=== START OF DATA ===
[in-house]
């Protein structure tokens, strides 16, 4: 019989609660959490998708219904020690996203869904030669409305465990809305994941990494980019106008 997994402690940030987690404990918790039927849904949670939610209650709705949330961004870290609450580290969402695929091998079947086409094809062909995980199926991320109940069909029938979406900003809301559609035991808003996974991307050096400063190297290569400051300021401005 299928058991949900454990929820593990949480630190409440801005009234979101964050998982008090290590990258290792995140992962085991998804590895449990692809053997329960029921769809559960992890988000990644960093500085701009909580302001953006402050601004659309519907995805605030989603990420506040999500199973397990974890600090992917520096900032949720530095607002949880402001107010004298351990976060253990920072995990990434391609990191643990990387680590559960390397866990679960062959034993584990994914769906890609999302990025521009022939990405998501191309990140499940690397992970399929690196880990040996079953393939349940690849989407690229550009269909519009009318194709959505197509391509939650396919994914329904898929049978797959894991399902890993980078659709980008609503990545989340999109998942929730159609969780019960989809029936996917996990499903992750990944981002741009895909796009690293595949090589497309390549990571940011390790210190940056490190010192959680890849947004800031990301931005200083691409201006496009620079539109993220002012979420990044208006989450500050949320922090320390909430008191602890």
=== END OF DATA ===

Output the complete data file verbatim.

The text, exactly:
[in-house]
């Protein structure tokens, strides 16, 4: 019989609660959490998708219904020690996203869904030669409305465990809305994941990494980019106008 997994402690940030987690404990918790039927849904949670939610209650709705949330961004870290609450580290969402695929091998079947086409094809062909995980199926991320109940069909029938979406900003809301559609035991808003996974991307050096400063190297290569400051300021401005 299928058991949900454990929820593990949480630190409440801005009234979101964050998982008090290590990258290792995140992962085991998804590895449990692809053997329960029921769809559960992890988000990644960093500085701009909580302001953006402050601004659309519907995805605030989603990420506040999500199973397990974890600090992917520096900032949720530095607002949880402001107010004298351990976060253990920072995990990434391609990191643990990387680590559960390397866990679960062959034993584990994914769906890609999302990025521009022939990405998501191309990140499940690397992970399929690196880990040996079953393939349940690849989407690229550009269909519009009318194709959505197509391509939650396919994914329904898929049978797959894991399902890993980078659709980008609503990545989340999109998942929730159609969780019960989809029936996917996990499903992750990944981002741009895909796009690293595949090589497309390549990571940011390790210190940056490190010192959680890849947004800031990301931005200083691409201006496009620079539109993220002012979420990044208006989450500050949320922090320390909430008191602890």